The US president arrived in Jeddah on the third day of a four-day visit to the Middle East. The Saudi leg is one of the most delicate trips he has faced on the world stage.
A crucial meeting to repair one of the world's most important diplomatic relationships began with a fist bump Friday as Saudi Crown Prince Mohammed bin Salman welcomed U.S. President Joe Biden at a royal palace.
The first encounter, captured by Saudi television, occurred as Biden stepped out of his presidential limousine in Jeddah for a visit that is intended to reset their countries' longstanding partnership.
There was little evidence of any warmth between the leaders, and none of the backslapping or smiles that Biden or the crown prince usually display when greeting other leaders.
Biden had long refused to speak to Prince Mohammed, the presumed heir to the throne currently held by his father, King Salman. And he harshly criticized the oil-rich kingdom for its human rights abuses, particularly the murder of Jamal Khashoggi, a U.S.-based journalist.
But those concerns have since been eclipsed by other challenges, including rising gas prices and Iranian aggression in the Middle East. At the same time, Saudi Arabia is looking to bolster its security relationship with the United States and seeking investments to transform its economy into one that’s less reliant on pumping oil.
The Saudis held a subdued welcome for Biden at the airport in Jeddah, with none of the ceremony that accompanied his stop this week in Israel.
The president sat down with King Salman, the 86-year-old monarch who has suffered from poor health, including two hospitalizations this year.
Afterward, Biden and Prince Mohammed held a broader meeting with several advisers. There had been considerable speculation about both the choreography and the substance of how Biden, who had vowed as a presidential candidate to treat the Saudis as a “pariah” for their human rights record, would go about interacting with Prince Mohammed.
Access for journalists was limited. The White House traveling press corps was not present when Biden fist bumped the crown prince, and reporters were only briefly allowed into their meeting. Almost none of their remarks could be heard. Biden did not answer when reporters asked if he still considered Saudi Arabia a “pariah,” nor did Prince Mohammed respond to a shouted question whether he would apologize to Khashoggi's family.
Last year Biden's administration approved the release of a U.S. intelligence finding that determined the crown prince likely approved Khashoggi's killing. The release of the report caused a rupture in U.S.-Saudi relations.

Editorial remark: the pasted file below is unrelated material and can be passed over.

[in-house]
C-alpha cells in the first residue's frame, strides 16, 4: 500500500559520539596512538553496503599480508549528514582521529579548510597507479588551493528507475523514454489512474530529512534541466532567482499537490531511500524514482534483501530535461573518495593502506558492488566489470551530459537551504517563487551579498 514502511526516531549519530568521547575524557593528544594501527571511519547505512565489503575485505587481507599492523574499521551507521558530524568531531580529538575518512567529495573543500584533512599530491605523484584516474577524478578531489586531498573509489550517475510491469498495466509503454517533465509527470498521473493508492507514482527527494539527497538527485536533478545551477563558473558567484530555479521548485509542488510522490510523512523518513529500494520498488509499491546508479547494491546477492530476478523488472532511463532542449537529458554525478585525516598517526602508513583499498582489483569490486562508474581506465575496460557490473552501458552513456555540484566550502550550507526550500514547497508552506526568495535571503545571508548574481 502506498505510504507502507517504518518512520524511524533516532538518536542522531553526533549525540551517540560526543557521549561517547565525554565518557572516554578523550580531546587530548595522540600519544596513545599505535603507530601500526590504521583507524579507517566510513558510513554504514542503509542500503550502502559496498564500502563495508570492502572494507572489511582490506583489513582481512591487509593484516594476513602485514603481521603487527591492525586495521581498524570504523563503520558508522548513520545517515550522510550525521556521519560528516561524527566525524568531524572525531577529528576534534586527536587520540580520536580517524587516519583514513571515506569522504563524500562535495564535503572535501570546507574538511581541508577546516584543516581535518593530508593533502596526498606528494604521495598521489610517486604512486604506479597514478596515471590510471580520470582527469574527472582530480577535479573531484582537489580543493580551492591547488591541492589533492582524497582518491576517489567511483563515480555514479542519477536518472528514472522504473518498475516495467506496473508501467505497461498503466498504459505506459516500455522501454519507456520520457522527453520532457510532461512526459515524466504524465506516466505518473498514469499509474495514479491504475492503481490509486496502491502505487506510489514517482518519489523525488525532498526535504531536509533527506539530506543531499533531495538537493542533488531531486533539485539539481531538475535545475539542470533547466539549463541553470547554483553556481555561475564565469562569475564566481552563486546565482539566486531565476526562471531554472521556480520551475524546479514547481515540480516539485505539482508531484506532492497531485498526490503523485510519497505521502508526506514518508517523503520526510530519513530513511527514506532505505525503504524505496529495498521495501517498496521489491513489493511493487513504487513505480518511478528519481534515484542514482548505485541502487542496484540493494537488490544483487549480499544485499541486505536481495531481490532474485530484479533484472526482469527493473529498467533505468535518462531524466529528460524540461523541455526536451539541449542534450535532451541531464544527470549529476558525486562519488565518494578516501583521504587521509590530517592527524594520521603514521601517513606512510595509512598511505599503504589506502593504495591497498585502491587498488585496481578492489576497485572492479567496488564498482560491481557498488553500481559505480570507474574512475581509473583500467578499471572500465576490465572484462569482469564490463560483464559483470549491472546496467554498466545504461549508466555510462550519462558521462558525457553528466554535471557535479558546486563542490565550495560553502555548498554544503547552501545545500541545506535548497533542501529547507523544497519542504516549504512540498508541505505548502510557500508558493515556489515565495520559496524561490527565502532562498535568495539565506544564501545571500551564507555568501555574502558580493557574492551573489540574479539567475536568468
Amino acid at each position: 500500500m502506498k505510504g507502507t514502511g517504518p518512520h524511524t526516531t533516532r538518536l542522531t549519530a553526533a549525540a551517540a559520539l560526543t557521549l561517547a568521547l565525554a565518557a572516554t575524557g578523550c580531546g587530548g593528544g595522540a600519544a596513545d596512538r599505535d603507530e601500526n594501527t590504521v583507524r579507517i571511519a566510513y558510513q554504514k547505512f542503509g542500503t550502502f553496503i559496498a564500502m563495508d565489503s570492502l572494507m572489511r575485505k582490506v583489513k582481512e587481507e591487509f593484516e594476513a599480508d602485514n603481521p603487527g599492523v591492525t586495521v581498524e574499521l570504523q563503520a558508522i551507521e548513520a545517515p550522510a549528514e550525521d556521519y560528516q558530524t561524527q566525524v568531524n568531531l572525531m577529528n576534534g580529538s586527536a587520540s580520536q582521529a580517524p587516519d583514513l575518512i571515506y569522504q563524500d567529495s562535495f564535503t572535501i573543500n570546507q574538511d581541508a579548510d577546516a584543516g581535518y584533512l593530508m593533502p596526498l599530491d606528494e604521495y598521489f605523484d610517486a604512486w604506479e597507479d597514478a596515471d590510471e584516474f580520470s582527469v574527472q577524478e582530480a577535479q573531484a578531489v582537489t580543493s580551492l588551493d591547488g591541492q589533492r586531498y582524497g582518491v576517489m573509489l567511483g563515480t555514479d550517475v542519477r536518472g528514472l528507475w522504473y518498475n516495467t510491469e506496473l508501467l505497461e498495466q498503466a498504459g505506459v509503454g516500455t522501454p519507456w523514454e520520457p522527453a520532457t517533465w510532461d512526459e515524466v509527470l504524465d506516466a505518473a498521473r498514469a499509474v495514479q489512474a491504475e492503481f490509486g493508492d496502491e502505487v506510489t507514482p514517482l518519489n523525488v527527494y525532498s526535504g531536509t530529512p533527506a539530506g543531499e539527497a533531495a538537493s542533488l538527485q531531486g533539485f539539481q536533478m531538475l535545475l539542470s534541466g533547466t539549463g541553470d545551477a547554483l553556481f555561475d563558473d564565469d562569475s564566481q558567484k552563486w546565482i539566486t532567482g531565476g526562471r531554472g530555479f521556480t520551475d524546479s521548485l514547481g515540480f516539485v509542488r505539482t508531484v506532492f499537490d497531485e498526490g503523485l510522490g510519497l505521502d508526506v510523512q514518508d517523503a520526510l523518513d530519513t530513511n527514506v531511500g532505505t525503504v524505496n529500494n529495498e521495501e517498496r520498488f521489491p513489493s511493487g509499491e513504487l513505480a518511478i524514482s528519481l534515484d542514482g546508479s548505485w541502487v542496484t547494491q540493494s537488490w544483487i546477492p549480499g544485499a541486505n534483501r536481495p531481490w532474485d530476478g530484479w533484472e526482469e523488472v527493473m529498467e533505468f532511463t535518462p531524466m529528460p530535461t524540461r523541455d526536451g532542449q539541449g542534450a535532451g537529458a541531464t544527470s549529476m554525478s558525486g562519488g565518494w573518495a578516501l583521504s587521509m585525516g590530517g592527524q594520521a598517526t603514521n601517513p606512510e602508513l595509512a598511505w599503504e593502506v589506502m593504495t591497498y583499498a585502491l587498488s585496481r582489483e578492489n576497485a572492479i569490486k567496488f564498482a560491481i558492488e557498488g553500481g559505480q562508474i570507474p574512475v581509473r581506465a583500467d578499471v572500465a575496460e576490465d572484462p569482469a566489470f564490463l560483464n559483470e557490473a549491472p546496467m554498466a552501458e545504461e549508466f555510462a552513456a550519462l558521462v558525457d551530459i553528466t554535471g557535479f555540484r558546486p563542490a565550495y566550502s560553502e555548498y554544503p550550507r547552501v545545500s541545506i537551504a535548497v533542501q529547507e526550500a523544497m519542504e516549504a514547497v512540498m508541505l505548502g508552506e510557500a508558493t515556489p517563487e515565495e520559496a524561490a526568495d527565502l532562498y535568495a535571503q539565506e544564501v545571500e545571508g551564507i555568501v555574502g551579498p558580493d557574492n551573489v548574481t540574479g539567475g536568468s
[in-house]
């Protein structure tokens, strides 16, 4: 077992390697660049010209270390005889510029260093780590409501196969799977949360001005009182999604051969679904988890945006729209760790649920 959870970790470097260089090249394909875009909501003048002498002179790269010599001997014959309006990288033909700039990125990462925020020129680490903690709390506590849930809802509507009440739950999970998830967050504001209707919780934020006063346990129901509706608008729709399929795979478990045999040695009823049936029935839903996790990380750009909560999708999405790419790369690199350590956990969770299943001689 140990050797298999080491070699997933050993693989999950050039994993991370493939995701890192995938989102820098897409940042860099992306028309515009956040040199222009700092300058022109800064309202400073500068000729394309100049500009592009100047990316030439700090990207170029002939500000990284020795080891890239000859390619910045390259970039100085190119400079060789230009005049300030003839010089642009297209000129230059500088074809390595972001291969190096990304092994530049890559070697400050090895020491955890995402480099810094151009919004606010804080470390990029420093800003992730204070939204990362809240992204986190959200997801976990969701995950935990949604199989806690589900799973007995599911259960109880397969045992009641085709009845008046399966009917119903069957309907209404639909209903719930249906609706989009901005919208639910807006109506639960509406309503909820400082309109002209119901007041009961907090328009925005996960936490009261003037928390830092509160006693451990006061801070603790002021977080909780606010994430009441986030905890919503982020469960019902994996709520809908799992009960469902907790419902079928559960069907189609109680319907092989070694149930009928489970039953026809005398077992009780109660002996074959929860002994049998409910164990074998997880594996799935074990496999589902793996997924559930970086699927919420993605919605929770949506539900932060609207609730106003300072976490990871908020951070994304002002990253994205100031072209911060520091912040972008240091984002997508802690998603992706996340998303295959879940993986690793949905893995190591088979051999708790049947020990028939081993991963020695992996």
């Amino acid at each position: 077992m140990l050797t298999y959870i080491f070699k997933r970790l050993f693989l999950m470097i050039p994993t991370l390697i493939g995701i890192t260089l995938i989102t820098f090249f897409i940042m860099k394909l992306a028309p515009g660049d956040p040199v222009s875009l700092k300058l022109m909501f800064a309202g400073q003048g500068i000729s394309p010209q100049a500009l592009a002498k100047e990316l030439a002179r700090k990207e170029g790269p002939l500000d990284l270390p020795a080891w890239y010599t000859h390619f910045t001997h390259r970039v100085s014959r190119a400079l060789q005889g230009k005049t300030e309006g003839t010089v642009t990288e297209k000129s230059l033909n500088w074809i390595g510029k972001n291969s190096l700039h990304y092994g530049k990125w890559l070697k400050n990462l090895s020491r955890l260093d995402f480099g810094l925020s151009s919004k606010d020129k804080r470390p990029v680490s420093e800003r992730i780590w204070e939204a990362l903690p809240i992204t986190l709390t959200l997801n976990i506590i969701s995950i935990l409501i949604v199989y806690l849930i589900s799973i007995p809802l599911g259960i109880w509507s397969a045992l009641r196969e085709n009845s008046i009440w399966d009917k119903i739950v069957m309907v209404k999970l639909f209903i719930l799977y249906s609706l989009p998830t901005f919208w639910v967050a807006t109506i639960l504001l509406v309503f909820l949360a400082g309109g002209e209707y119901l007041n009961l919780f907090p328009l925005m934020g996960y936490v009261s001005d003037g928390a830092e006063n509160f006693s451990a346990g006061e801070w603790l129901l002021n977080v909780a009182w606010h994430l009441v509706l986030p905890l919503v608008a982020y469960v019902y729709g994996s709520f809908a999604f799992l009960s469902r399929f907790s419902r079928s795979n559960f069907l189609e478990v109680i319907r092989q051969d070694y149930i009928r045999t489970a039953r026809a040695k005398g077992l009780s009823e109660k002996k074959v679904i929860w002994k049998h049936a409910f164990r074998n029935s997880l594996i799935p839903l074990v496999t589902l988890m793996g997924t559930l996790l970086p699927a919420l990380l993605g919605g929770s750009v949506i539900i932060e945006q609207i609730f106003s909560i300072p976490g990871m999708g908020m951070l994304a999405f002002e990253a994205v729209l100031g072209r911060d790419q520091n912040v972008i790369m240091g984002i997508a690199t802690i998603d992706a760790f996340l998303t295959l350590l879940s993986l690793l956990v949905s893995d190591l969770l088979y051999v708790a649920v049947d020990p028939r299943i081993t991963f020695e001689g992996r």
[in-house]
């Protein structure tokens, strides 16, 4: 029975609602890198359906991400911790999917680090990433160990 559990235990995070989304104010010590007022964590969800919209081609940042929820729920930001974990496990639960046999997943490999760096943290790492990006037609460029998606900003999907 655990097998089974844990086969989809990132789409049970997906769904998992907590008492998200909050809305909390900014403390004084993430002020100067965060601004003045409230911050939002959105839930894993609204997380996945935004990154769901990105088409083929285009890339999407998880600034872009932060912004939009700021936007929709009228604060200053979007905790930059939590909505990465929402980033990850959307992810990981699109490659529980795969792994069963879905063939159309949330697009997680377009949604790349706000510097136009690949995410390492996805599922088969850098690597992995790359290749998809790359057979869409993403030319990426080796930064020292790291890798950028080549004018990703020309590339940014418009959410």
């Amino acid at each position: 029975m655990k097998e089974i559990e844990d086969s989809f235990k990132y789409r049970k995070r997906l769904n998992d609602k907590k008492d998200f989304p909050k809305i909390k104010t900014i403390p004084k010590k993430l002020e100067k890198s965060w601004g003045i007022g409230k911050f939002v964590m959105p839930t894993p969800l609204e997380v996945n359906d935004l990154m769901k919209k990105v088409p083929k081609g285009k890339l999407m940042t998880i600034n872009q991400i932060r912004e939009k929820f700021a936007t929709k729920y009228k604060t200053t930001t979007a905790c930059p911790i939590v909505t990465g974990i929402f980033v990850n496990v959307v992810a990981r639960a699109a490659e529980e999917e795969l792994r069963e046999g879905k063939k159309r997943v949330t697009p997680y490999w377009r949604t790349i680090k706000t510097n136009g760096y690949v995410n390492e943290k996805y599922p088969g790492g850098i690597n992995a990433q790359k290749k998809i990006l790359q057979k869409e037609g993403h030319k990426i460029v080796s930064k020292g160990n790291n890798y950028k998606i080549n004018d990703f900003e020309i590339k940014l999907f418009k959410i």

Before arriving in Saudi Arabia, Biden would not say if he would raise the issue directly with Prince Mohammed, and he did not do so within earshot of reporters on Friday.
“My views on Khashoggi have been absolutely, positively clear. And I have never been quiet about talking about human rights,” Biden said earlier this week. “The reason I’m going to Saudi Arabia, though, is much broader. It’s to promote U.S. interests — promote U.S. interests in a way that I think we have an opportunity to reassert what I think we made a mistake of walking away from: our influence in the Middle East.”
Biden arrived in the Red Sea port city of Jeddah on the third day of a four-day swing through the Middle East. He spent the first two days meeting with Israeli officials and traveled to the West Bank on Friday to meet with Palestinian Authority President Mahmoud Abbas and others before flying to Saudi Arabia.
The Saudi visit is one of the most delicate that Biden has faced on the international stage. Any kind of respectful greeting that Biden can manage, and the Saudi crown prince can reflect back, might help both sides soothe relations.
But it could also open Biden, already floundering in the polls at home, to deeper criticism that he is backtracking on his pledges to put human rights at the center of foreign policy.
Khashoggi's fiancee, Hatice Cengiz, said that, with the visit to Saudi Arabia, Biden was backing down on human rights.
"It’s a very huge backing down actually,” Cengiz told The Associated Press in an interview Thursday. “It’s heartbreaking and disappointing. And Biden will lose his moral authority by putting oil and expediency over principles and values.”
Biden’s criticism of the Saudis as a candidate became more tempered in recent months as Russia’s war on Ukraine aggravated what was already a global supply crunch for oil and gas. Elevated gasoline prices have driven inflation in the United States to its highest levels in four decades.